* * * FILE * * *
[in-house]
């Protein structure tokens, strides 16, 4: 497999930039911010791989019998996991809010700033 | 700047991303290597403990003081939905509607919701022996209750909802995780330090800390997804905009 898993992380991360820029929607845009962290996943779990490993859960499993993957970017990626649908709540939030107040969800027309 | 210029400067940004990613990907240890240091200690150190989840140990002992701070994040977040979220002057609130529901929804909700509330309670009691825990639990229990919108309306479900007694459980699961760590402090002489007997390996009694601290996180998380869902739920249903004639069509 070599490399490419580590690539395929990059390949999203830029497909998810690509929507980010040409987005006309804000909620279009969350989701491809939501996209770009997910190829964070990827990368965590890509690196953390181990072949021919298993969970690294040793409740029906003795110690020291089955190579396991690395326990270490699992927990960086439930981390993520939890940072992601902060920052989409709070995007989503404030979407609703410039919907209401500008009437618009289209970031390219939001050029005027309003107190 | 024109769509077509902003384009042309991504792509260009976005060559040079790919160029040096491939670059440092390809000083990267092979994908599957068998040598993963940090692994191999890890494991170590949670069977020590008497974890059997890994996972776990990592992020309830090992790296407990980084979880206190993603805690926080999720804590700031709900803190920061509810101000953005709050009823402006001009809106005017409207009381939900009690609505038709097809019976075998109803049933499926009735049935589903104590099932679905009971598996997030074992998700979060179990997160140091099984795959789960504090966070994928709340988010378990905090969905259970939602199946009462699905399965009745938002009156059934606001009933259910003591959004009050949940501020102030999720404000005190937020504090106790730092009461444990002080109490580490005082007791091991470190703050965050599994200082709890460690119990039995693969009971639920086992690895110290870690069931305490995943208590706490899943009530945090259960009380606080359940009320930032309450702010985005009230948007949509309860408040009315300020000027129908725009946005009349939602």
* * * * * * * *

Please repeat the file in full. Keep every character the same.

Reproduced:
[in-house]
């Protein structure tokens, strides 16, 4: 497999930039911010791989019998996991809010700033 | 700047991303290597403990003081939905509607919701022996209750909802995780330090800390997804905009 898993992380991360820029929607845009962290996943779990490993859960499993993957970017990626649908709540939030107040969800027309 | 210029400067940004990613990907240890240091200690150190989840140990002992701070994040977040979220002057609130529901929804909700509330309670009691825990639990229990919108309306479900007694459980699961760590402090002489007997390996009694601290996180998380869902739920249903004639069509 070599490399490419580590690539395929990059390949999203830029497909998810690509929507980010040409987005006309804000909620279009969350989701491809939501996209770009997910190829964070990827990368965590890509690196953390181990072949021919298993969970690294040793409740029906003795110690020291089955190579396991690395326990270490699992927990960086439930981390993520939890940072992601902060920052989409709070995007989503404030979407609703410039919907209401500008009437618009289209970031390219939001050029005027309003107190 | 024109769509077509902003384009042309991504792509260009976005060559040079790919160029040096491939670059440092390809000083990267092979994908599957068998040598993963940090692994191999890890494991170590949670069977020590008497974890059997890994996972776990990592992020309830090992790296407990980084979880206190993603805690926080999720804590700031709900803190920061509810101000953005709050009823402006001009809106005017409207009381939900009690609505038709097809019976075998109803049933499926009735049935589903104590099932679905009971598996997030074992998700979060179990997160140091099984795959789960504090966070994928709340988010378990905090969905259970939602199946009462699905399965009745938002009156059934606001009933259910003591959004009050949940501020102030999720404000005190937020504090106790730092009461444990002080109490580490005082007791091991470190703050965050599994200082709890460690119990039995693969009971639920086992690895110290870690069931305490995943208590706490899943009530945090259960009380606080359940009320930032309450702010985005009230948007949509309860408040009315300020000027129908725009946005009349939602």